Wondering if there's something akin to a hash of a paragraph. Or, something like Elasticsearch providing this feature OOTB


that's more or less what we are computing


a traditional hash is no good though since it doesn't preserve the metric


close sources hash to close hashes


> that's more or less what we are computing perfect. Wanted to make sure before diving into the impl details 🙂


Ha, thats what I just wanted to say, AFAIK elasticsearch supports these usecases more or less


I can’t remember what it is called, but another technique is to compute the set of two-word pairs for each adjacent word in the text, and then compare that distribution of tuples. Computationally much faster and pretty robust in noisy data.

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In computational biology, there are n^2 algorithms for perfect string alignment, but they are too slow, so people tend to start with heuristics like the above.


Ngram Statistics? I remember doing something like this in homework using Hadoop MapReduce 😆


oh yea! ngrams. yes i probably had to do homework on this too, but it was in the 90s, so it’s getting quite hazy


cool stuff suggested over here, knew Clojurians was the place to go 😜 thanks all!


Ahh yes, ngrams. Elasticsearch should have ngram analysis as well, iirc?


yes it does, but i believe vemv wanted a browser-side solution (?)




oh well yea then you could probably just stick everything into an elasticsearch index and run the full text of the document as a query then look at the similarily scores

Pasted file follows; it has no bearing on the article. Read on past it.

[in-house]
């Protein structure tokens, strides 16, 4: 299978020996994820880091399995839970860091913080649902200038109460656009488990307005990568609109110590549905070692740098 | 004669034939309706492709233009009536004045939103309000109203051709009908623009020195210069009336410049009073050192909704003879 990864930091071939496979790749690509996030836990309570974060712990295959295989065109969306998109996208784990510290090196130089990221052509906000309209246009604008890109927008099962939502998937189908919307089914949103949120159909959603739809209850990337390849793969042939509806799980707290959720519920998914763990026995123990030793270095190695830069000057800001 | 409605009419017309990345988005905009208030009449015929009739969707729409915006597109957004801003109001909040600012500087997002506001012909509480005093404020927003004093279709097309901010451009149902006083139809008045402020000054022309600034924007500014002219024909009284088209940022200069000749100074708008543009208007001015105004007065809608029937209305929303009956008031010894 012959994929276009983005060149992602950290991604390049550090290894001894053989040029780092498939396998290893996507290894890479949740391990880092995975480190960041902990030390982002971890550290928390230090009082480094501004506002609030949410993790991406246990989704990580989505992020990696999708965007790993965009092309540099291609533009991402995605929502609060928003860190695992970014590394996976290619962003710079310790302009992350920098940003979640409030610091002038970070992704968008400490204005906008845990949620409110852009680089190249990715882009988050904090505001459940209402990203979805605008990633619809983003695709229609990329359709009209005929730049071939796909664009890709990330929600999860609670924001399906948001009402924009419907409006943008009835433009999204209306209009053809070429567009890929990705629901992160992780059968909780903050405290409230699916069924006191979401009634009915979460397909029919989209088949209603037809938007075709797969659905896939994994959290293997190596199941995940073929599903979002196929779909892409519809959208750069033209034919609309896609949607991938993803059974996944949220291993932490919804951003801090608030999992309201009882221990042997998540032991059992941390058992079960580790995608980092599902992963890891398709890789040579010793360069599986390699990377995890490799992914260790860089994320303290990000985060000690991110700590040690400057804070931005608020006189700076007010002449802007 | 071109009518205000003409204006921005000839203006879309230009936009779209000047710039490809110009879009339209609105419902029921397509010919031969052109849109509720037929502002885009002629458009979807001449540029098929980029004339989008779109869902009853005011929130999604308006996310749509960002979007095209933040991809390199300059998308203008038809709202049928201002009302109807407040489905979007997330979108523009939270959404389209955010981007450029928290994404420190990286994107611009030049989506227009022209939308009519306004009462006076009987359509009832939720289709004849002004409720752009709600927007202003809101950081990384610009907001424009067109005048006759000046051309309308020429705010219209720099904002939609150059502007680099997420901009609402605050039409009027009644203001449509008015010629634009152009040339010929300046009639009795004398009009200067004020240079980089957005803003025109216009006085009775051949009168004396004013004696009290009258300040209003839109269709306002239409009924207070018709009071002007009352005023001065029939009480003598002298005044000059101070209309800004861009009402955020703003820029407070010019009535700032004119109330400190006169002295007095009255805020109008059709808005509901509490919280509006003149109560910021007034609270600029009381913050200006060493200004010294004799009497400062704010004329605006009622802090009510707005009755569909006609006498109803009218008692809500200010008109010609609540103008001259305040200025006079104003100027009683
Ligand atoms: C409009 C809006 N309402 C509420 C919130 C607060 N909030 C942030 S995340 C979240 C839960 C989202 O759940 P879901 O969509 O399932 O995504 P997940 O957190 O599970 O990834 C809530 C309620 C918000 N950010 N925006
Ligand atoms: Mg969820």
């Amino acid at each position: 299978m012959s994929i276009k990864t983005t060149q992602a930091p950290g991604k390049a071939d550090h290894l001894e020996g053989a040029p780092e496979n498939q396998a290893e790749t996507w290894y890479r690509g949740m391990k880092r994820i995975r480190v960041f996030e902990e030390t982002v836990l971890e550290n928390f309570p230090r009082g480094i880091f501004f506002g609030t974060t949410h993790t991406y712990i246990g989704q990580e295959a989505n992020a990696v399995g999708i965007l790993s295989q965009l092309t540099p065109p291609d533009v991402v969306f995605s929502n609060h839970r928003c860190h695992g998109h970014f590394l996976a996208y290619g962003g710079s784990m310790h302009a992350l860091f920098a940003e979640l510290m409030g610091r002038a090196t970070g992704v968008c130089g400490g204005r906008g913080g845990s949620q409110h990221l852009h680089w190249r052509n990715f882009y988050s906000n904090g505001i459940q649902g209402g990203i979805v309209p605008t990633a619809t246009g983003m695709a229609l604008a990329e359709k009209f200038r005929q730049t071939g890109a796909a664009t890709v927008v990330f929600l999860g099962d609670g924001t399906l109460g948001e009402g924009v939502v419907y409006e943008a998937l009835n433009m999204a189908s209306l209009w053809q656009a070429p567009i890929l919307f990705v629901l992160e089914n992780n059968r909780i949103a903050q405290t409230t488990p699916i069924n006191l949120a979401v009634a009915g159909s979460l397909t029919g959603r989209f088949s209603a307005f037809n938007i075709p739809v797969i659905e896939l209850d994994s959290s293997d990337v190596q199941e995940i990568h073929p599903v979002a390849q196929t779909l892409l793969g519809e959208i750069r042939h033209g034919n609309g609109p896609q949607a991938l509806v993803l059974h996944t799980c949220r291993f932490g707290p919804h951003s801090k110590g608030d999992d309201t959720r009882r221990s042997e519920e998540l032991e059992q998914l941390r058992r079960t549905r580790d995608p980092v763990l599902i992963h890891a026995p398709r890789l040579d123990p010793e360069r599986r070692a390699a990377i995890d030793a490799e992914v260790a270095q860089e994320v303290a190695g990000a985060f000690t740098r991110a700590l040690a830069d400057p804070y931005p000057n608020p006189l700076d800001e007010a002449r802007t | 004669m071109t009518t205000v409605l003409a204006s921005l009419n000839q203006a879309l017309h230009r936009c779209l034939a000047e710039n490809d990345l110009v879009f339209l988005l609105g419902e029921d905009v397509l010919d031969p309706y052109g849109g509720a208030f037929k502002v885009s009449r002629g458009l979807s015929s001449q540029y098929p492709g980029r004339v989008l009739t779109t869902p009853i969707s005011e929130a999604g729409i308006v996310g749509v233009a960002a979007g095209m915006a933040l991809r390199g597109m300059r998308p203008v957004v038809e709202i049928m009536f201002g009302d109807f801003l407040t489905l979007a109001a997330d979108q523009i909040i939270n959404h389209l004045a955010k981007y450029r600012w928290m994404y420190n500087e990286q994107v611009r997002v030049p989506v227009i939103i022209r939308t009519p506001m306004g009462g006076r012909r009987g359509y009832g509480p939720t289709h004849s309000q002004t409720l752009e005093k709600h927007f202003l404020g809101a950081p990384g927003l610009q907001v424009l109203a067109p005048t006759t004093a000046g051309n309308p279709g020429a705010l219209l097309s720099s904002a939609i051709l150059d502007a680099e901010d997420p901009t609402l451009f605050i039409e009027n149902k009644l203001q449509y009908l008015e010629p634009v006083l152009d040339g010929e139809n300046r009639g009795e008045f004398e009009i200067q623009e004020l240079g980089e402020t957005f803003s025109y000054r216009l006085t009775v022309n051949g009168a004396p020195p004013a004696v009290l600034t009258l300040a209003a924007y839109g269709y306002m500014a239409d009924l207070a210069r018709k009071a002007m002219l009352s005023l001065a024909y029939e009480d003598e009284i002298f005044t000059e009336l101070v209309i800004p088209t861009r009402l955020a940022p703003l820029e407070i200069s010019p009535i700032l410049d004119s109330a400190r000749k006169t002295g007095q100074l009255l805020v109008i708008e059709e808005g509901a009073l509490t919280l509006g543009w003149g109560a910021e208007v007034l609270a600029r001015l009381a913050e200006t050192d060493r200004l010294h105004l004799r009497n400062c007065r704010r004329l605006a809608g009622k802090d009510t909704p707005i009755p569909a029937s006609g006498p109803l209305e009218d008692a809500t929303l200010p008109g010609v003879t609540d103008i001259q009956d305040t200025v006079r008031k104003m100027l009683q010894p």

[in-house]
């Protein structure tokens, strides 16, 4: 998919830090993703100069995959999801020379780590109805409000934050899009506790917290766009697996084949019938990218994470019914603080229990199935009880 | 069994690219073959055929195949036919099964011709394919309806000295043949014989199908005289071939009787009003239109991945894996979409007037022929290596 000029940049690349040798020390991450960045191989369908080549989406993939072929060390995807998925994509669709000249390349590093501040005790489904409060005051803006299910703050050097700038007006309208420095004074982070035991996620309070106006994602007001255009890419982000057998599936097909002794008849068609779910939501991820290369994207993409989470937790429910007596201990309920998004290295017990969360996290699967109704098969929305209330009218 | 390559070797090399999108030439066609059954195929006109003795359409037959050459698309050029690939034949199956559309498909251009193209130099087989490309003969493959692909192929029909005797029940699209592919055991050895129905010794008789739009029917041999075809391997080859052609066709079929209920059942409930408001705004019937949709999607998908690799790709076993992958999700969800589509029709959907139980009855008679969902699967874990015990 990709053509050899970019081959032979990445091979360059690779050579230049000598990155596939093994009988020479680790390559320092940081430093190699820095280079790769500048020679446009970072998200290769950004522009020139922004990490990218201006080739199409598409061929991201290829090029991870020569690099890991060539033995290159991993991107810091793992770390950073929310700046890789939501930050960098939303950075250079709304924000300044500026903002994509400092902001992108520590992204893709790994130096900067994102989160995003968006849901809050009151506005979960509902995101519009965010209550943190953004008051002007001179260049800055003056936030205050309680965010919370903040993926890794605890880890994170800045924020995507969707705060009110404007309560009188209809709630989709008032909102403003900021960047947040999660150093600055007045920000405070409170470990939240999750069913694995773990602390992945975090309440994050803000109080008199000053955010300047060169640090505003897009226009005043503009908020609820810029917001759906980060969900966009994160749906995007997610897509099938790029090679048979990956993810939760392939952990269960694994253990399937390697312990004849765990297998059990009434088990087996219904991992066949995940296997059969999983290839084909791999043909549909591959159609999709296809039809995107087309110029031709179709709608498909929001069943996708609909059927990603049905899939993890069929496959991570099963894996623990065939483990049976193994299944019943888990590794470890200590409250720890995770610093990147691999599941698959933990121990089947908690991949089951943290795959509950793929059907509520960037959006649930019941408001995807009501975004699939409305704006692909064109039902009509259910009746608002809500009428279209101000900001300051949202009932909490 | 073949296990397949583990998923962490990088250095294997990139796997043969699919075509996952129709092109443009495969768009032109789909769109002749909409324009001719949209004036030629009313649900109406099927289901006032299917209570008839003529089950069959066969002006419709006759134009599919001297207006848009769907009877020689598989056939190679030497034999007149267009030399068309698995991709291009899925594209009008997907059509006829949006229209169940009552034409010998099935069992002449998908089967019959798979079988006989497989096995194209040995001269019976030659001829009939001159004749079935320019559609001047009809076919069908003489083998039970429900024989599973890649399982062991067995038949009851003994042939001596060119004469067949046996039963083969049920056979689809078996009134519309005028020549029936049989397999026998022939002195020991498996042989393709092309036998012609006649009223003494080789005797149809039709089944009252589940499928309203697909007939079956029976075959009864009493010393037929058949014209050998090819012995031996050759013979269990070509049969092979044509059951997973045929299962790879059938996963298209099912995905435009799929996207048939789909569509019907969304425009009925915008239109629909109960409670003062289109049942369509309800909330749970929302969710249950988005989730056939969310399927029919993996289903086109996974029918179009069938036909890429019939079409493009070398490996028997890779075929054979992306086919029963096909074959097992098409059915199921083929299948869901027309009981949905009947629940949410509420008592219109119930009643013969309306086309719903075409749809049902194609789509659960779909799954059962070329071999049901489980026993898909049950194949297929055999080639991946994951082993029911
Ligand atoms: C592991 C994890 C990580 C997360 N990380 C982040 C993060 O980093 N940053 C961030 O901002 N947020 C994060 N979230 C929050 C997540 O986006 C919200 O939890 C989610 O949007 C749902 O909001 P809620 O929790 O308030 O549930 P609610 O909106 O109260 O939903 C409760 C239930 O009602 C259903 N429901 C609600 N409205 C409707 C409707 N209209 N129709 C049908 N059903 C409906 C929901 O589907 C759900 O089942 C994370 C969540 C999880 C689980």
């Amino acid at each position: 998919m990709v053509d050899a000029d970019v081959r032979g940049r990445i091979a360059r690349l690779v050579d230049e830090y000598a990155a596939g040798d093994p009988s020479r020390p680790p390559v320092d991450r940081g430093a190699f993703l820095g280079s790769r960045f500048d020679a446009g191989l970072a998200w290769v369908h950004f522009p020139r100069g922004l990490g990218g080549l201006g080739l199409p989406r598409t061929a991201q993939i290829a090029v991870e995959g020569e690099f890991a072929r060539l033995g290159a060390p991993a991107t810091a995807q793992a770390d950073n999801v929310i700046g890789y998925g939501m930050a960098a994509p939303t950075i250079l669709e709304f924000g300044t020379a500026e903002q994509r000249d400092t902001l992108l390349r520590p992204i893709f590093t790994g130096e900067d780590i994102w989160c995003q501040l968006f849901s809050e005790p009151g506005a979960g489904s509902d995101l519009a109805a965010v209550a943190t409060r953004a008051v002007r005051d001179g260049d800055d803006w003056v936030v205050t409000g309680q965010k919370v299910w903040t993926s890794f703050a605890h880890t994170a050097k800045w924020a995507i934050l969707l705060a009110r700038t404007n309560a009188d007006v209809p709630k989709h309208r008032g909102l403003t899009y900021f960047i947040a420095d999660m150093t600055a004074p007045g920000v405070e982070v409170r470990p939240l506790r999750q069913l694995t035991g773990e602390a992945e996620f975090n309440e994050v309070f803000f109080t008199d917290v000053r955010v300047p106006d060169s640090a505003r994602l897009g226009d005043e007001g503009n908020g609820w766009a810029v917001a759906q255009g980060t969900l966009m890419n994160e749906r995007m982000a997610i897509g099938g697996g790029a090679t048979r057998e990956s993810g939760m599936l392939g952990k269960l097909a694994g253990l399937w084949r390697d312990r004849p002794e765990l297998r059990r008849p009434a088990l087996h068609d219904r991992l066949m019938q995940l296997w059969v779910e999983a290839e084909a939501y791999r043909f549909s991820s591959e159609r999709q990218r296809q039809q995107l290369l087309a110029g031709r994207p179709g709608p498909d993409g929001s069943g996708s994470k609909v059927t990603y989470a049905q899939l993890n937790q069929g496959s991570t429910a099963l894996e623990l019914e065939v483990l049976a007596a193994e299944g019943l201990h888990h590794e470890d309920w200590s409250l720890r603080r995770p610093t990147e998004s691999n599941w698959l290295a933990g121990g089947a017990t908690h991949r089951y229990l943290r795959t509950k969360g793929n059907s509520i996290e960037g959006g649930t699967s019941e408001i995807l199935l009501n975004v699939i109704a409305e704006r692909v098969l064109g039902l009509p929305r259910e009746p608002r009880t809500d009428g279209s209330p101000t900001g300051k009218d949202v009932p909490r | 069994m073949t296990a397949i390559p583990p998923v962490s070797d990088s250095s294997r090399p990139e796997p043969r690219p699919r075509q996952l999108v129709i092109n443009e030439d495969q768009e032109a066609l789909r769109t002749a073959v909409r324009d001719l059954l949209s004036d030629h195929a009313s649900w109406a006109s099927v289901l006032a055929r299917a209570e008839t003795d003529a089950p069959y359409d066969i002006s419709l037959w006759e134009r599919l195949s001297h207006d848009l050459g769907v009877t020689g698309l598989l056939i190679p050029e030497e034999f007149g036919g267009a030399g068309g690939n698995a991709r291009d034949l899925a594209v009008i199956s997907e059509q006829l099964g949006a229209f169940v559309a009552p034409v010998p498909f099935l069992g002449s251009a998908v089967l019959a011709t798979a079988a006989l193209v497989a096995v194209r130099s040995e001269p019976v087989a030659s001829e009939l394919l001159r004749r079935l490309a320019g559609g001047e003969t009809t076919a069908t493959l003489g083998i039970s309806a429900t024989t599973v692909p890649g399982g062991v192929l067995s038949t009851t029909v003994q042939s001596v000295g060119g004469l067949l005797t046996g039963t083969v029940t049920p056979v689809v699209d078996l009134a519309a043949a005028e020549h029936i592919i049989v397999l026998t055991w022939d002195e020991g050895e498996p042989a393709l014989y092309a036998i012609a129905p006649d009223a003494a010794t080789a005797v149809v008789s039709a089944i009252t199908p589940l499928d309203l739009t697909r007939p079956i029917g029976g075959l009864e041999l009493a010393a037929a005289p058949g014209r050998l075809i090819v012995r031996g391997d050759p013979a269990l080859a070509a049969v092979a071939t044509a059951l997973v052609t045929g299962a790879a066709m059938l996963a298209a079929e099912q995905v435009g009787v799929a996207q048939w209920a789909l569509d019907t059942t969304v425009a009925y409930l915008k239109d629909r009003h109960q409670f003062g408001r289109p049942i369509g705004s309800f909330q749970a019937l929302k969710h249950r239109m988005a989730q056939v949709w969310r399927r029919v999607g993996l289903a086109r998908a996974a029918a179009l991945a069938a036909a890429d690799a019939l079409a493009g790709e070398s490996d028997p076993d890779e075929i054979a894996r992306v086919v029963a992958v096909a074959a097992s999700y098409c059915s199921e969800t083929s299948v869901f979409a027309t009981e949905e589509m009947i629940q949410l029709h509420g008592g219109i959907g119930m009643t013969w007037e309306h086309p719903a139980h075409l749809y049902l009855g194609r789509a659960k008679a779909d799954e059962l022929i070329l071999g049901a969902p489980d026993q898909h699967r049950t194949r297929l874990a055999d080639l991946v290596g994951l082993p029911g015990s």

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Elasticsearch is like sprinkling magic on these types of problems, hah


Bonus points if you use spandex with elasticsearch ;)

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Unrelated - how have I never heard of spacemacs before??

Alex Miller (Clojure team)17:04:30

dang it, we have been trying to hide it from you for years!



Alex Miller (Clojure team)17:04:56

but seriously, if there’s some place you could have seen it but didn’t, perhaps a request to add it is in order there


Naw, I'd just heard it mentioned but never bothered to look into it. I noticed it come up in CIDER issues and since I wanted to try CIDER but didn't want to dive into straight emacs, this seems like a good compromise. So it's a weird route to approach it from 😅


@seancorfield you mentioned you work in online dating, are you working for a big name or a new thing?


World Singles is the company, it's big from what I know


Never heard of it


Wonder how it is different


I believe the unique sale is that they have a lot of websites, each tailored for different markets. e.g. one for uniforms, one for jazz lovers, etc.


immutable singles, monadic singles…

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newtype Couple a = Single a ⨯ Single a


@mv Indeed, as @dominicm said, we are World Singles (technically World Singles Networks) and we have about 100 dating sites focused (mostly) on ethnic verticals (, So the sites (brands) are small and niche but there are a lot of them 🙂


Those two sites are React.js on the front and Clojure REST API on the back (as are several other sites in our portfolio). We still have some of our larger sites such as and on our legacy platform (which is, essentially, CFML for the View/Controller and Clojure for the Model).


We have just under 60K lines of production Clojure and just under 20K lines of test code currently.


Interesting. How many engineers to manage that?